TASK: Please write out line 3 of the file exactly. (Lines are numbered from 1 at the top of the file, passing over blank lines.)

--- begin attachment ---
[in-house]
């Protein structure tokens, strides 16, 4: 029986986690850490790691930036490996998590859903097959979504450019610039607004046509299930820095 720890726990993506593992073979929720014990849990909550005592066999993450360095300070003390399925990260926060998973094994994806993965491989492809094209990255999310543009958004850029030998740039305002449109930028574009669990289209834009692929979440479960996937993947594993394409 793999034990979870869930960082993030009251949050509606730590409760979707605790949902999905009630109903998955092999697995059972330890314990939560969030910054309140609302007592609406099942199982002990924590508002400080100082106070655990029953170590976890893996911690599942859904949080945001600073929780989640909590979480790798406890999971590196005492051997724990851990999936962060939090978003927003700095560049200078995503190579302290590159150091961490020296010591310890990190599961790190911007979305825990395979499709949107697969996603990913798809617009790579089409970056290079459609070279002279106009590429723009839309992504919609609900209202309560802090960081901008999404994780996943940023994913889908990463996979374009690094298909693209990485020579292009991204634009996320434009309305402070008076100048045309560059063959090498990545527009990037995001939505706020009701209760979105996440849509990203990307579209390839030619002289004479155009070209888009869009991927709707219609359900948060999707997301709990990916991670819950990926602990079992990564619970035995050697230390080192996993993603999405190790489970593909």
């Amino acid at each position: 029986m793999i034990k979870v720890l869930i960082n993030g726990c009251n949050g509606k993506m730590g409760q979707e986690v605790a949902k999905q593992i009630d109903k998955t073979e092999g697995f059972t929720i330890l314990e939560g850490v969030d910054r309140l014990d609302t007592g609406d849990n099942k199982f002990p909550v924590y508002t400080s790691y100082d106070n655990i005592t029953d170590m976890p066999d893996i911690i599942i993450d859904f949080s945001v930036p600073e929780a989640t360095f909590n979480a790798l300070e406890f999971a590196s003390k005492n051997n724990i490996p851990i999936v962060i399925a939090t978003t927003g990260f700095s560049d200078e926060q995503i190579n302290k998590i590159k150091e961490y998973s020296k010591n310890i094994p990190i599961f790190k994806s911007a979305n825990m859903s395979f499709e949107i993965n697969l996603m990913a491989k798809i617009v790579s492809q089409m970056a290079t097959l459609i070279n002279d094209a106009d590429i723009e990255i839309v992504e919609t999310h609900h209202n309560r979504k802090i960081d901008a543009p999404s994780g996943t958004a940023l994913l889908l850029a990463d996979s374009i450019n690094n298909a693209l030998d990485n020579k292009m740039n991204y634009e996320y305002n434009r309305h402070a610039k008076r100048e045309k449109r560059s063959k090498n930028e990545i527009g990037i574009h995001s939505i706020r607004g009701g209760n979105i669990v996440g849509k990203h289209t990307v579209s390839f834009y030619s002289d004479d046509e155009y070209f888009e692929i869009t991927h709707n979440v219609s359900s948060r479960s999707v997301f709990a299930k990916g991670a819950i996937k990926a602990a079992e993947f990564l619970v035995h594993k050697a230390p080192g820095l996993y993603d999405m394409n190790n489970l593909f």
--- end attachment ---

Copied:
């Amino acid at each position: 029986m793999i034990k979870v720890l869930i960082n993030g726990c009251n949050g509606k993506m730590g409760q979707e986690v605790a949902k999905q593992i009630d109903k998955t073979e092999g697995f059972t929720i330890l314990e939560g850490v969030d910054r309140l014990d609302t007592g609406d849990n099942k199982f002990p909550v924590y508002t400080s790691y100082d106070n655990i005592t029953d170590m976890p066999d893996i911690i599942i993450d859904f949080s945001v930036p600073e929780a989640t360095f909590n979480a790798l300070e406890f999971a590196s003390k005492n051997n724990i490996p851990i999936v962060i399925a939090t978003t927003g990260f700095s560049d200078e926060q995503i190579n302290k998590i590159k150091e961490y998973s020296k010591n310890i094994p990190i599961f790190k994806s911007a979305n825990m859903s395979f499709e949107i993965n697969l996603m990913a491989k798809i617009v790579s492809q089409m970056a290079t097959l459609i070279n002279d094209a106009d590429i723009e990255i839309v992504e919609t999310h609900h209202n309560r979504k802090i960081d901008a543009p999404s994780g996943t958004a940023l994913l889908l850029a990463d996979s374009i450019n690094n298909a693209l030998d990485n020579k292009m740039n991204y634009e996320y305002n434009r309305h402070a610039k008076r100048e045309k449109r560059s063959k090498n930028e990545i527009g990037i574009h995001s939505i706020r607004g009701g209760n979105i669990v996440g849509k990203h289209t990307v579209s390839f834009y030619s002289d004479d046509e155009y070209f888009e692929i869009t991927h709707n979440v219609s359900s948060r479960s999707v997301f709990a299930k990916g991670a819950i996937k990926a602990a079992e993947f990564l619970v035995h594993k050697a230390p080192g820095l996993y993603d999405m394409n190790n489970l593909f």